It is their social aspect that, in my opinion, facilitates the entry into the development of one's own artistic processes, and because working with textiles is seen more as a craft and fabrics have a use-value. Thus they are less charged with 'meaning' than, for example, painting in art.
Making is a powerful tool - it builds communities, boosts well-being and can empower people to refashion their lives. Working with materials can help people in difficult circumstances grow in confidence and rediscover a sense of agency.
Applying traditional techniques to a contemporary context:
Thursdays - 11am - 1pm
In the Open workshop - Quilting Bees, we invent improvised blocks or take our cue from traditional patterns. Re-use, slow stitching and making together are essential here. My approach is focused on process, not perfection, and open to improvisation.
FABRIC & RE-USE.
Working with cherished textiles and fabrics, we create new things with already existing textile materials for a sustainable and solidarity-based future.
As long as there is clothing, there is also patched and re-used fabric. (darning, patching, patchwork, rag rugs, etc.).
When we wear our clothes, they become naturally imbued with the stories of our lives. Memories become part of the experience with our garments. This is what distinguishes already used fabric from impersonal new mass-produced yardage.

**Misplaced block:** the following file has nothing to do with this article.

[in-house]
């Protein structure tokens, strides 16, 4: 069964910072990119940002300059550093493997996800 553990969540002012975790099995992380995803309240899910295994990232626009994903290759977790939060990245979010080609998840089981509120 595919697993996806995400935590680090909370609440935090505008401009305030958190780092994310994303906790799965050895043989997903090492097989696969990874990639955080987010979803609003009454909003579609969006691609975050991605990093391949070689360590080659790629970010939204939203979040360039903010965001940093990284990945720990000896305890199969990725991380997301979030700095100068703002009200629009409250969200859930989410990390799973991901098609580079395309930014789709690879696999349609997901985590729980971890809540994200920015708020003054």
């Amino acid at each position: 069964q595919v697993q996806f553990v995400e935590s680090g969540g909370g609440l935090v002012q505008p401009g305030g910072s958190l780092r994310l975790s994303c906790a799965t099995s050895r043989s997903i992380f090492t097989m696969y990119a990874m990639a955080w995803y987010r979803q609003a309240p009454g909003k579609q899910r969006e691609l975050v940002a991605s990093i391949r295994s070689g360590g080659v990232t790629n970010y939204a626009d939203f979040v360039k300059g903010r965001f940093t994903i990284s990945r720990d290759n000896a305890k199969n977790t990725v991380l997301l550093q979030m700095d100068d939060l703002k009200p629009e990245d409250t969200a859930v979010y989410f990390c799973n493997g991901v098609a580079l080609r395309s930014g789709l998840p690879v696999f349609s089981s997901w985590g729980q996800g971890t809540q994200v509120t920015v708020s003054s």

Since fabric has been cheaply produced in unimaginably large quantities, we have lost sight of mending and re-using. But with growing awareness of the enormous negative impact on the environment and the often deplorable working conditions in textile mills, re-using is experiencing a modern renaissance.
We ask ourselves what we already have, what we want to share with others, and what we can do with it. In QUILTING BEE and RE-FASHION/VISIBLE MENDING, we create with fabric, needle, and thread as an occasion to get to know each other, to develop trust in one's own abilities and in each other, and for active participation in caring for a sustainable, solidarity-based future.